What Pegman Saw – Integrity

 “What Pegman saw” is a weekly challenge based on Google Streetview. You can read the rules here. You can find today’s location on this page,  from where you can also get the Inlinkz code. This week’s location is Xinhua, China

WPS - Integrity - 200202

Note

On June 4th 1989 the Chinese Army stormed the pro-democracy protests in Tiananmen Square and its environs. Official figures say hundreds were killed. Unofficial figures say thousands. The casualties were not all among protestors and bystanders; the army lost at least a dozen, dragged from their vehicles and beaten to death. Scores of military vehicles were destroyed.

Integrity

My editor at Xinhua News was sleek and plump, his office newly-painted.

“Feng, what is the directive for coverage of the riots in Tiananmen Square?” he demanded.

“They are a false ideology intended to undermine the stability of our great nation.”

He waved a piece of paper in front of me.

“Then why this?”

“Sir, I’m a journalist. I try to be truthful. Dozens of protestors have told me that this is a non-violent action. They’re looking for reform, not revolution.”

“Take it away, and write something suitable.” He rammed it into my hand. I bowed. He was a greedy political appointee, but he was my boss.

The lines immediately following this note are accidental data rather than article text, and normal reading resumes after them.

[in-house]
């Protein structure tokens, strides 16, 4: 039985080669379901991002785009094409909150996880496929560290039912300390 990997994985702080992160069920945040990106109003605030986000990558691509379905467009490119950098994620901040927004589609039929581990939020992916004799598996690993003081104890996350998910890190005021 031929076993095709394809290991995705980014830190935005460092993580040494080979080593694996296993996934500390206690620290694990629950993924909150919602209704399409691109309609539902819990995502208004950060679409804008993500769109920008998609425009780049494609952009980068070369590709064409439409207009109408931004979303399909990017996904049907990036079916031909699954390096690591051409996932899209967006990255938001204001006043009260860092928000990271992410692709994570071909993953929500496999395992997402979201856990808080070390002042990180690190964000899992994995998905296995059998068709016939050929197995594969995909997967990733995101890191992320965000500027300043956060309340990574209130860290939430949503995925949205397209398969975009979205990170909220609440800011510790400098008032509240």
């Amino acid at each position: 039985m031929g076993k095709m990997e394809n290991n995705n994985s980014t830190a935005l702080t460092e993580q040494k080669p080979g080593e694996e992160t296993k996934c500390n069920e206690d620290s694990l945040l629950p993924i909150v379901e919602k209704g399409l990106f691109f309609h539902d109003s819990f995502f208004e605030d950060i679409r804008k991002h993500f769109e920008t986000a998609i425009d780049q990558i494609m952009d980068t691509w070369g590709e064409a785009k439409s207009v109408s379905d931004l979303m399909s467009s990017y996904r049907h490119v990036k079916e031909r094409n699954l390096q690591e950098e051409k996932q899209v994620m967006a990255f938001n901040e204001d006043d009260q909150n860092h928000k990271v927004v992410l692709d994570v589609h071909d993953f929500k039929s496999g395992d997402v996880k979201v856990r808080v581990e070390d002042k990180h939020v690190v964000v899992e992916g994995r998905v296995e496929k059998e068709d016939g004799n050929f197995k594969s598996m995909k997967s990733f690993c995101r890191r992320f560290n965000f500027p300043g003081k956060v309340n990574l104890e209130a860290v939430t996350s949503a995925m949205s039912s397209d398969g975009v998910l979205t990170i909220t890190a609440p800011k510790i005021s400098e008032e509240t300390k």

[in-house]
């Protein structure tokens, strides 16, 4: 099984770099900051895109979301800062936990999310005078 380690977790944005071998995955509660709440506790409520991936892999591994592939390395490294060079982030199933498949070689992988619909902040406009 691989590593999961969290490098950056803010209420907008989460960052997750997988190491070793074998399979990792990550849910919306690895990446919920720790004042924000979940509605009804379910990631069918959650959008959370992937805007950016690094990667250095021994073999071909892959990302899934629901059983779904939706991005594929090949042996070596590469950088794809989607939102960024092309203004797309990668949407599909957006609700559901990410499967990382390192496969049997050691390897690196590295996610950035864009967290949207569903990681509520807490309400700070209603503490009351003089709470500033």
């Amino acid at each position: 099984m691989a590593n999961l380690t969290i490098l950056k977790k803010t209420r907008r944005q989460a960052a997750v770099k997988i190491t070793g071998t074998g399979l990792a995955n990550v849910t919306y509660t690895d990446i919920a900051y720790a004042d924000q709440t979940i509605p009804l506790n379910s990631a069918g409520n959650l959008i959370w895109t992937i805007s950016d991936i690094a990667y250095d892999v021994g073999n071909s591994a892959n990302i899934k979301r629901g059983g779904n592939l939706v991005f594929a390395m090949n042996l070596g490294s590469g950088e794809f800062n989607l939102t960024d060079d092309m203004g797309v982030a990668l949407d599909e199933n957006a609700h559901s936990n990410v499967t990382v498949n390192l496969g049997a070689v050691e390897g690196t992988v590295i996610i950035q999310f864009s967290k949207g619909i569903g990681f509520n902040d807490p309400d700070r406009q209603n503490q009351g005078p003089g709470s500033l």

That evening I was seized by police. After weeks of interrogation I was released when I agreed to be re-educated by working on a farm for five years.

It could have been worse. I might have been in the Square on June 4th.

What Pegman Saw – A big ask

“What Pegman saw” is a weekly challenge based on Google Streetview. Using the location provided, you must write a piece of flash fiction of no more than 150 words. You can read the rules here. You can find today’s location on this page,  from where you can also get the Inlinkz code. This week’s prompt is Hanoi, Vietnam.

WPS - A big ask 180908

Hanoi, Vietnam | © Wonov.com, Google Maps

A big ask

Nguyen Anh Dung was nervous. The table was covered with small dishes of food, spicy prawns, savoury meat, crisp vegetables, tangy fruits. He hoped the American would enjoy it. Perhaps at last his daughter would marry.

The American, Matt, was working in Hanoi despite his memories of imprisonment and torture twenty-five years earlier. He found himself liking the Vietnamese – one of them in particular. Thirty years old, not beautiful but with a quirk to her lips when she smiled that he found irresistible, Nguyen Co^ng won Matt’s heart.

Soon, she took him to her father’s apartment.

The eyes of the two men met; they froze. Then Anh Dung bowed deeply.

“I once did you great wrong,” he said. “Nothing I do now can atone for that. Can you forgive the father’s evil for the sake of his daughter?”

Slowly, Matt unclenched his teeth.

“I guess I can try,” he said.